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Dracula Analysis.

934 words - 4 pages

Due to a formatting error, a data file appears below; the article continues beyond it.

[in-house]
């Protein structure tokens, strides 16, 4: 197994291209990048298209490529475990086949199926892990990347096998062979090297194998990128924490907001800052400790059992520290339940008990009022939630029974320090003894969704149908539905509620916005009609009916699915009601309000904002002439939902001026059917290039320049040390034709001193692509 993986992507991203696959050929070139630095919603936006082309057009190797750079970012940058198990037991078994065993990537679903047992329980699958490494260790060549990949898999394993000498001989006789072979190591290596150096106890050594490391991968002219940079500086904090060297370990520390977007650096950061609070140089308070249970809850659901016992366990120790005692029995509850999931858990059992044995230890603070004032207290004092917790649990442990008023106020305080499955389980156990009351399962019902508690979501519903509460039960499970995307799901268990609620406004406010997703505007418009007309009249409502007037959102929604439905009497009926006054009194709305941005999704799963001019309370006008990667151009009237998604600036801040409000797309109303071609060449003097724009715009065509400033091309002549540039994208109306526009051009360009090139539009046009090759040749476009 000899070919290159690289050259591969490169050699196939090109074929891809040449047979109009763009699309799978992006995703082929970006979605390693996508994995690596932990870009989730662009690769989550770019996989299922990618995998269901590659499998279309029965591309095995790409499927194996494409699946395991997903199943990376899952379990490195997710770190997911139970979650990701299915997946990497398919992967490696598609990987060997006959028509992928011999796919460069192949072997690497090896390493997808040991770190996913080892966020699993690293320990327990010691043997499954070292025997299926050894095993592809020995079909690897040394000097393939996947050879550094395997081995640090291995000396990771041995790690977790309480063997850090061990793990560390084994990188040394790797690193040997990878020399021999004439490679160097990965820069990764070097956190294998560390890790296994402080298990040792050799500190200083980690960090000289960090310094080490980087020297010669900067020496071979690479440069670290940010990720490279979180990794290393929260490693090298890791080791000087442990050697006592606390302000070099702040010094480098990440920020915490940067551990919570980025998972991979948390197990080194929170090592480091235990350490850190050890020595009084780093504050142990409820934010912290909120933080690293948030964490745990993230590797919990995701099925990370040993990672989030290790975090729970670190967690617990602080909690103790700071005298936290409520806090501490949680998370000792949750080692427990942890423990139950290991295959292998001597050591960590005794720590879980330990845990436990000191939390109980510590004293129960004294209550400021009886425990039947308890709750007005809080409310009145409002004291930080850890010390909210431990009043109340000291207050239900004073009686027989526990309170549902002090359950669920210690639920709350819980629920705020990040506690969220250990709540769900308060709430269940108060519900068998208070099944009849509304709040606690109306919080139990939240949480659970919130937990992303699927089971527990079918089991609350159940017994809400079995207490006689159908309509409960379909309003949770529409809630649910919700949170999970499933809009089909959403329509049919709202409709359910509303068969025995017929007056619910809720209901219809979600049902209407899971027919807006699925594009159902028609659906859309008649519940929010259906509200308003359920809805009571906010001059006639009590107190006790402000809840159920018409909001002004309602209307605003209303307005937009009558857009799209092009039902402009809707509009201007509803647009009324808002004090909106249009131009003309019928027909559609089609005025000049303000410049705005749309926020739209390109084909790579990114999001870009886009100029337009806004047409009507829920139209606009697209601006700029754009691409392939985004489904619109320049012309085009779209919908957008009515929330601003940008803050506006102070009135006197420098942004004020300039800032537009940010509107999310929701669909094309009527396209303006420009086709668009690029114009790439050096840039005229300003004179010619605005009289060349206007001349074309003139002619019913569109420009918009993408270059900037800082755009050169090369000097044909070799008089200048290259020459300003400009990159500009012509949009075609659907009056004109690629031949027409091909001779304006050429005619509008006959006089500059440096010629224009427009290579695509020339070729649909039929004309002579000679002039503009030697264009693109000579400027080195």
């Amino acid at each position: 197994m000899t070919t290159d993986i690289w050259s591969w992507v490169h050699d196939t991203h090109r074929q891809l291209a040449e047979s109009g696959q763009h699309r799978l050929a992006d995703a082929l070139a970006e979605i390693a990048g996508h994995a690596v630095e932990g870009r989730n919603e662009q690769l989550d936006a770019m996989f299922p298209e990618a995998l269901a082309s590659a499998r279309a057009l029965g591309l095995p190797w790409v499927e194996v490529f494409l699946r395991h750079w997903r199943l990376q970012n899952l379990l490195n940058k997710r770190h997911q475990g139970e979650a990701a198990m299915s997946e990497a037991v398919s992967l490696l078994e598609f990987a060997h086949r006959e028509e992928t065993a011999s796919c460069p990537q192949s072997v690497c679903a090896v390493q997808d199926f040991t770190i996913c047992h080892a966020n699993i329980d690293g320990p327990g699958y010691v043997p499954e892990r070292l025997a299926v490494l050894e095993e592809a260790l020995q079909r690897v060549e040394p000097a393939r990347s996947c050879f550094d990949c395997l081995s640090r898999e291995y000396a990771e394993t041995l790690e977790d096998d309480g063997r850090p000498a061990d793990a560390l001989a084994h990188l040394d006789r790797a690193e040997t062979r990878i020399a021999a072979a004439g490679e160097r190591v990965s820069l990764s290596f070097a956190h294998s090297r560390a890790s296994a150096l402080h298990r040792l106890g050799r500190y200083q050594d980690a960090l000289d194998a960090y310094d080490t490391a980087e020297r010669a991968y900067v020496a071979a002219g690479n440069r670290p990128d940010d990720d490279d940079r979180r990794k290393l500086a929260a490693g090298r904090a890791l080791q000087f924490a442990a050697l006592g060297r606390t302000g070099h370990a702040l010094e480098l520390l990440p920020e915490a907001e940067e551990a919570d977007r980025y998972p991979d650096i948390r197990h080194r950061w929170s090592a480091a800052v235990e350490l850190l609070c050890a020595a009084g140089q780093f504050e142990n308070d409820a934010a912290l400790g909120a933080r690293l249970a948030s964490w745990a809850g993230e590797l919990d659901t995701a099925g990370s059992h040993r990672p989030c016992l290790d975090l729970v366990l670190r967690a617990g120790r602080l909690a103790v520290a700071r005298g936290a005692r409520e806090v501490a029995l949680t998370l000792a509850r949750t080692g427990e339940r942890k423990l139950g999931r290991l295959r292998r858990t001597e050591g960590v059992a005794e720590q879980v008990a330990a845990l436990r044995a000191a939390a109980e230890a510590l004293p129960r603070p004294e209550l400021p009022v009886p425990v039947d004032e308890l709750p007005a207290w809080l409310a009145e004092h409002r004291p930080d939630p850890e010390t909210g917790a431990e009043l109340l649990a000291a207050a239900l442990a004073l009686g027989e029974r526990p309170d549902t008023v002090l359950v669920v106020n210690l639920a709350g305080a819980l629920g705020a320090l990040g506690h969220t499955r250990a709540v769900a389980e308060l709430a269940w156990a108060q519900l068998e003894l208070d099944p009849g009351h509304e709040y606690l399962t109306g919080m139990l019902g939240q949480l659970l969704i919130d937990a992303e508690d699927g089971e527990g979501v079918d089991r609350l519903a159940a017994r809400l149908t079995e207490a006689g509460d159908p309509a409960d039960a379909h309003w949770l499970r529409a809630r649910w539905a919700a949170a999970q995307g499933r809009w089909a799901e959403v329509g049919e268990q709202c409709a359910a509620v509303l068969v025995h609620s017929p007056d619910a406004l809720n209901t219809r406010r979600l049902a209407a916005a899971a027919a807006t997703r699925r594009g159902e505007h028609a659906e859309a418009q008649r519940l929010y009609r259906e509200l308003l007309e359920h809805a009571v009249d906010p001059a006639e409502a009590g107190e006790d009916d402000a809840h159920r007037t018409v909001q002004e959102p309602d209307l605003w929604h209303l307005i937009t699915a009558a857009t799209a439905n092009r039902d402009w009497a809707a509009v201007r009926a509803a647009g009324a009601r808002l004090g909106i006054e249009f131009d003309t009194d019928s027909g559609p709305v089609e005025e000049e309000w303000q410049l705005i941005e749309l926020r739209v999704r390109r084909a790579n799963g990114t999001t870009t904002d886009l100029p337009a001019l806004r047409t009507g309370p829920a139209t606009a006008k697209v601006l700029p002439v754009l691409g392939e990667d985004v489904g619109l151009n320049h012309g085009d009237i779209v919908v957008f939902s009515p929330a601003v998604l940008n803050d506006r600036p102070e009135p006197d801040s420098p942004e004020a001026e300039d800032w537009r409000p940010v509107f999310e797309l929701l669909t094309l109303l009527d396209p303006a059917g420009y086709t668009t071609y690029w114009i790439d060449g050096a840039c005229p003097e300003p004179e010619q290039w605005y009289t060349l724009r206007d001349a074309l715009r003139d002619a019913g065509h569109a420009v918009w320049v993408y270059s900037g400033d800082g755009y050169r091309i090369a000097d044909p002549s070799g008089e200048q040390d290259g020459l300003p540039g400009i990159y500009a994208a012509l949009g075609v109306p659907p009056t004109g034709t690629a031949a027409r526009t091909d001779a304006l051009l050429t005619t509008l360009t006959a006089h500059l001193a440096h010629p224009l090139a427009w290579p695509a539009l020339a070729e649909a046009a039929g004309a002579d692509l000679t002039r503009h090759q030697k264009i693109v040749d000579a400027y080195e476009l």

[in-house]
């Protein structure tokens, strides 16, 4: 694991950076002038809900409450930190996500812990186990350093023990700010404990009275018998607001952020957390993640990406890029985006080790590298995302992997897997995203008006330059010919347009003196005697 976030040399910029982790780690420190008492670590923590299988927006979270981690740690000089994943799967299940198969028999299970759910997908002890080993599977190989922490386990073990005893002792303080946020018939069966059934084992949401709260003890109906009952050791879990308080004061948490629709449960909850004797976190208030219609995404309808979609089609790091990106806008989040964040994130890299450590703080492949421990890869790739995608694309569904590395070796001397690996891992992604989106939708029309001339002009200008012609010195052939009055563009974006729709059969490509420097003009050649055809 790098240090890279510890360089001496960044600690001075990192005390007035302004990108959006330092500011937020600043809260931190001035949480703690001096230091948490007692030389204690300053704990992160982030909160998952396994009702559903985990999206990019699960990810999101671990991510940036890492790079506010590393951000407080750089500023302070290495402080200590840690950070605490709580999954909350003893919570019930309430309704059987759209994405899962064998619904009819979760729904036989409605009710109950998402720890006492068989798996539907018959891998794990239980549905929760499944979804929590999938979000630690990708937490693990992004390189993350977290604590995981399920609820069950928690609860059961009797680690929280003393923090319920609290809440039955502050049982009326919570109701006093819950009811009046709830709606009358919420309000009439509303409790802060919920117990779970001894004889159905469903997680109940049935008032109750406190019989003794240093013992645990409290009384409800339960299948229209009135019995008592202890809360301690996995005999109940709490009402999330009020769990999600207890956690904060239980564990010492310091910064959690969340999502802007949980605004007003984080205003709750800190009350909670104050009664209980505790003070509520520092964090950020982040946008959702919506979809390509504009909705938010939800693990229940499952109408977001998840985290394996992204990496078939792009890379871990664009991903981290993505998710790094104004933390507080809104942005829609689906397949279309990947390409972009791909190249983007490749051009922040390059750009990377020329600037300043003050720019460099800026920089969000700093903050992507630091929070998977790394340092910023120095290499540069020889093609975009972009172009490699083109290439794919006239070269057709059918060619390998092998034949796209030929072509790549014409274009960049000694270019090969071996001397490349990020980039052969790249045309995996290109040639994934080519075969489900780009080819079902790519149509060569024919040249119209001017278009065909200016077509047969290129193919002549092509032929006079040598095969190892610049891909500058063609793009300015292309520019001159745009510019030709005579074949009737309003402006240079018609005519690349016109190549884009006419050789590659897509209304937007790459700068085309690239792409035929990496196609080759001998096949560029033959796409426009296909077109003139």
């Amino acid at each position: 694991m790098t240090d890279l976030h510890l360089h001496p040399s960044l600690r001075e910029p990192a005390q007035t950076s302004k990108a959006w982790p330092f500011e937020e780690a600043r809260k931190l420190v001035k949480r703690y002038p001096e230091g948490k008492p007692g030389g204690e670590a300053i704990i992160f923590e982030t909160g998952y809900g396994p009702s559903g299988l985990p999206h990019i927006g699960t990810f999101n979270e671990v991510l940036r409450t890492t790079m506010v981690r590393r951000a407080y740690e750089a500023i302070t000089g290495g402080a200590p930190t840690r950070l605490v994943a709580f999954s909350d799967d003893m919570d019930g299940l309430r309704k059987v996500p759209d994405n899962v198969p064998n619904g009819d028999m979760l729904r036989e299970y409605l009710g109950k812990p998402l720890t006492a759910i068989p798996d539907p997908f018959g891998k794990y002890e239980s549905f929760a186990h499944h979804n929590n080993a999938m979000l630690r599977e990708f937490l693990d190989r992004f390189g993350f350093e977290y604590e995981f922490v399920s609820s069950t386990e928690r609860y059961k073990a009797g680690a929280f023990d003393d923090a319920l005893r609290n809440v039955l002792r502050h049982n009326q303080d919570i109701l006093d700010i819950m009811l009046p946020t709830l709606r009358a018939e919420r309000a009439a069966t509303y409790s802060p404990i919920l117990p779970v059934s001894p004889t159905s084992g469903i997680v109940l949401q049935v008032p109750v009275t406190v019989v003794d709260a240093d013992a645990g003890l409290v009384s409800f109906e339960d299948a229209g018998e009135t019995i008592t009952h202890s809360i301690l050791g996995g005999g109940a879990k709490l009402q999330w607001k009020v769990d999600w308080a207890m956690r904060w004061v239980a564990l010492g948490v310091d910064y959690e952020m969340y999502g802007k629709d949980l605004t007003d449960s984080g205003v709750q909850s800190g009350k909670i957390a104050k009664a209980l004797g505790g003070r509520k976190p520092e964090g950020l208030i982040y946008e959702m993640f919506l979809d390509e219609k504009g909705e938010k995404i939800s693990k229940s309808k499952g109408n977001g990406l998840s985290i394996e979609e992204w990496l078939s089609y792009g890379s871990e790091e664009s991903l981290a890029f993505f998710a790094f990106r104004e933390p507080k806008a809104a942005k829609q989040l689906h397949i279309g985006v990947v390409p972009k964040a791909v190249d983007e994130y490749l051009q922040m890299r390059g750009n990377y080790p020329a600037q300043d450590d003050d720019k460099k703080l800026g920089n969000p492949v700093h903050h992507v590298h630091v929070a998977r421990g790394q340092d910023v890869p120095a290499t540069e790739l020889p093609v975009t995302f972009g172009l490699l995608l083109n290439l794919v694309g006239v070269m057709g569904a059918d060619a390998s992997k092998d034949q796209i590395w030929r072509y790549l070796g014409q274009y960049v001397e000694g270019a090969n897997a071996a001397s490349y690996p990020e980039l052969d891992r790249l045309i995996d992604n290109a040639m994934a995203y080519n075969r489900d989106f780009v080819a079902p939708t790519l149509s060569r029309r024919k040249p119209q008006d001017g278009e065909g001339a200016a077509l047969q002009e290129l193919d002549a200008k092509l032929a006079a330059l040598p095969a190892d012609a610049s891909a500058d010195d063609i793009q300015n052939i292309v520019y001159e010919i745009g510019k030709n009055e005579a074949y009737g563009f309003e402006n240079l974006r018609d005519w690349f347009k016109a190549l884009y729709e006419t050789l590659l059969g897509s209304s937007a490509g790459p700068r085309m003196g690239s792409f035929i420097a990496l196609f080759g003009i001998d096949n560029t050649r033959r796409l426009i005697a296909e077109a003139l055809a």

When Bram Stoker wrote his novel Dracula in the later half of the nineteenth century, he could not possibly have fathomed its continuing success for so many years to come. When asking the question what makes a story a valued text you must first ask what does in mean to be valued? Value is defined as having worth in usefulness or importance to the possessor. Dracula is recognised as possessing great worth, or I would not be writing about it now. Dracula has been accepted by our culture as something of value for many reasons. These include; its literary structure, it is an insight into late 19th century values and ideas, as it is one of the best examples of gothic literature ever published, the sexual undertones, and also its appropriation into many forms thus making it ingrained in our popular culture.Dracula is an epistolary novel, making it unique and refreshing in contrast to other novels of the time grabbing the interests of the readers. The combination of journals, letters and newspapers allows the reader to observe the point-of-view of each character and allows stoker to juxtapose the rational world of the of English Victorian reader with the supernatural world of Transylvania. Throughout the novel Stoker indulges the reader with dramatic irony, the reader knows the significance of events long before the characters do. This is demonstrated when Mina seals Jonathan's journal, she does not realize that she is causing a costly delay in understanding the force that is attacking Lucy. This enforces the unusual structure of the text and the text's unusual content.The Gothic genre presents ideas and images of horror, suspense and paranormal themes within the text. This kind of literary structure allows the reader to experience power over these images and ideas, and make a protected contact with things that, in a rational mind, should not be. The success of "Dracula" within Western and other culture suggests that we value this kind of experience greatly. When one thinks of Gothic literature, "Dracula" immediately springs to mind. It was, and is, the standard, for all novels of its genre to be measured against. The scene in chapter four in which a peasant woman is devoured by Dracula's wolves, plays out a common theme of gothic fiction; the evil autocracy preying on the lower classes. Most characters within the novel are of middle class status and so are potential targets of the Count, seen with Dracula's seduction of Lucy.In order to rejuvenate himself Dracula mush suck blood from unsuspecting victims, at the same time he can also produce new vampires without ever actually reproduces in a sexual way. This being so the penetration of Dracula's fangs replaces sexual intercourse in a physical and symbolic manner. Throughout the entire novel there is a very strong sexual...

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